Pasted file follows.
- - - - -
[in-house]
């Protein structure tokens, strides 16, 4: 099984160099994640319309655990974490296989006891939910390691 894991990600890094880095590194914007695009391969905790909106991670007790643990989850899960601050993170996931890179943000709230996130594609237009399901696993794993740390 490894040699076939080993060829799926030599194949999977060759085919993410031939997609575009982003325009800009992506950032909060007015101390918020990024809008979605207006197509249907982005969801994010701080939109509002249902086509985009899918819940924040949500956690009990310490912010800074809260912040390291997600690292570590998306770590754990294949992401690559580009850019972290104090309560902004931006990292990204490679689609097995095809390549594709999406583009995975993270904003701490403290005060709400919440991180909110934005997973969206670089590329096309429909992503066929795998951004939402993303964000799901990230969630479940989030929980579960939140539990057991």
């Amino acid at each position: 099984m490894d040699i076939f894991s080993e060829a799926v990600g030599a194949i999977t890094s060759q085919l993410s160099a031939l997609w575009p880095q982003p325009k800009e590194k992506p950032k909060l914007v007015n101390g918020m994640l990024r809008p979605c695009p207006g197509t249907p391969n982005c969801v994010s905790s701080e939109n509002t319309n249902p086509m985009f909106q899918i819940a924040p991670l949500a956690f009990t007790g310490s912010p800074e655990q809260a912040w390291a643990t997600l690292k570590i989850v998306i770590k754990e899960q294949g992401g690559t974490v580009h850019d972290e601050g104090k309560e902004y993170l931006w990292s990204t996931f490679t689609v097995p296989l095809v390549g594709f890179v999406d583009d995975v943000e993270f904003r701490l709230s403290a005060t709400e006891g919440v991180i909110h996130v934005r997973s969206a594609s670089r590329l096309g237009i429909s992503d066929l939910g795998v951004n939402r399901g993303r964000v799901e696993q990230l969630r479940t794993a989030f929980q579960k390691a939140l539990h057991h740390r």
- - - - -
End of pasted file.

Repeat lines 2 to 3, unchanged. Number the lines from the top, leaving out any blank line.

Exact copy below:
């Protein structure tokens, strides 16, 4: 099984160099994640319309655990974490296989006891939910390691 894991990600890094880095590194914007695009391969905790909106991670007790643990989850899960601050993170996931890179943000709230996130594609237009399901696993794993740390 490894040699076939080993060829799926030599194949999977060759085919993410031939997609575009982003325009800009992506950032909060007015101390918020990024809008979605207006197509249907982005969801994010701080939109509002249902086509985009899918819940924040949500956690009990310490912010800074809260912040390291997600690292570590998306770590754990294949992401690559580009850019972290104090309560902004931006990292990204490679689609097995095809390549594709999406583009995975993270904003701490403290005060709400919440991180909110934005997973969206670089590329096309429909992503066929795998951004939402993303964000799901990230969630479940989030929980579960939140539990057991």
């Amino acid at each position: 099984m490894d040699i076939f894991s080993e060829a799926v990600g030599a194949i999977t890094s060759q085919l993410s160099a031939l997609w575009p880095q982003p325009k800009e590194k992506p950032k909060l914007v007015n101390g918020m994640l990024r809008p979605c695009p207006g197509t249907p391969n982005c969801v994010s905790s701080e939109n509002t319309n249902p086509m985009f909106q899918i819940a924040p991670l949500a956690f009990t007790g310490s912010p800074e655990q809260a912040w390291a643990t997600l690292k570590i989850v998306i770590k754990e899960q294949g992401g690559t974490v580009h850019d972290e601050g104090k309560e902004y993170l931006w990292s990204t996931f490679t689609v097995p296989l095809v390549g594709f890179v999406d583009d995975v943000e993270f904003r701490l709230s403290a005060t709400e006891g919440v991180i909110h996130v934005r997973s969206a594609s670089r590329l096309g237009i429909s992503d066929l939910g795998v951004n939402r399901g993303r964000v799901e696993q990230l969630r479940t794993a989030f929980q579960k390691a939140l539990h057991h740390r």